Dylan woke with jackhammers pounding in his head and a tongue so furry it felt like it needed waxing. "Last time," he croaked, rolling onto his back and resolving to quit drinking again or, at least, to stop bingeing. He stared up at the low ceiling of his studio apartment and replayed the office drinks.
Mum's up first, though she doesn't like looking at her reflection nowadays. She splashes her face and turns away from me with a towel. Over her shoulder, I watch Mum gaze out the bathroom window. And when she turns back, Mum's wearing her pained expression again, like she's failed to solve the riddle of life.
Jennifer swivelled her chair away from the laptop and stared at the lights receding into the distance beyond the high-rise office window. Her eyes had welled up reading Stephen's unexpected emailed demand, and she reached for a tissue to dab at the tears. "Twenty years," Jennifer exhaled softly, wiping her eyes.
Handcuffed in the police car, I wished the lamp hadn't been magical. "That, sir, is a genuine antique," the stallholder had asserted when I'd stopped and inspected it at the secondhand market. The oil lamp looked like a prop from Disney's Aladdin. And I thought it would polish up and earn me a tidy profit.
Eighty is the new fifty, or so I'm told. But my back wasn't this dodgy when I was fifty, and my knees lasted longer than a circuit of the park with the dog before seizing up. And I wasn't caught short so often that I needed to memorise the location of the nearest public toilet for emergency pit stops!
"Are we there yet?" Milly whines from the back seat. "I'm bored," adds Tyler. "Oh, for goodness sake!" I snap, eyeballing the pair in the rear vision mirror. "It's only been two hours." Kids nowadays! The drive has been smooth and fast compared to the narrow, windy roads of my childhood family holidays.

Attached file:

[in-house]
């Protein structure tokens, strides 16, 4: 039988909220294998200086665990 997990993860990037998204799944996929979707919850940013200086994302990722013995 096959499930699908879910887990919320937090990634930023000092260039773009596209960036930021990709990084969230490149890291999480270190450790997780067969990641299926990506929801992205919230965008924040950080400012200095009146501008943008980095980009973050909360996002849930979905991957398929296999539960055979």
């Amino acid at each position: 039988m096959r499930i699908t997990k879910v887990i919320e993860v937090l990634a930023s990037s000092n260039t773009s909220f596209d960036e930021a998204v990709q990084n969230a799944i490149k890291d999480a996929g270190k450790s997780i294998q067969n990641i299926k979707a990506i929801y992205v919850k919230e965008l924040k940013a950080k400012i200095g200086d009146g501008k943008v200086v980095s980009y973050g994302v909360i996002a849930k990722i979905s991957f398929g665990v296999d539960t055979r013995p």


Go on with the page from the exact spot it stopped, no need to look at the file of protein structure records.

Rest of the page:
I dread mornings like these when Facebook floods my timeline memories with posts and photos of Jas and the kids. On social media, we're still a happy family. And in the real world, I live alone and only see the kids on weekends. But that's not Facebook's fault. It's just an algorithm.
This story begins at the end. But my time spent observing your planet has taught me humans like to process events and information in an orderly, if not entirely predictable, sequence. So forget the first sentence, and I'll serve you a linear tale. Just don't skip to the end and spoil it.
You know what it's like when you lose something. It's always in the last place you look. So I write down all the possible places the lost thing could be and work through the list in reverse order. But how do you find a lost hour? It's not like it can slip down the back of a sofa like coins or keys!
It's 1997. I'm fifteen, and Dad's delivering another lecture on my poor prospects: "If you carry on like this, son, you'll end up in prison." I won't admit it, but he may have a point. Because today on the drive home after catching me shoplifting again, the local cop issued a "last warning".
I stare at the blank screen. The words aren't flowing onto the keyboard. Should I enter a working title? Or perhaps outline my plot and characters? Writer's block. Help! I tweet the writing community. "Take a break," is the first response. "We've all been there," reassures a published writer.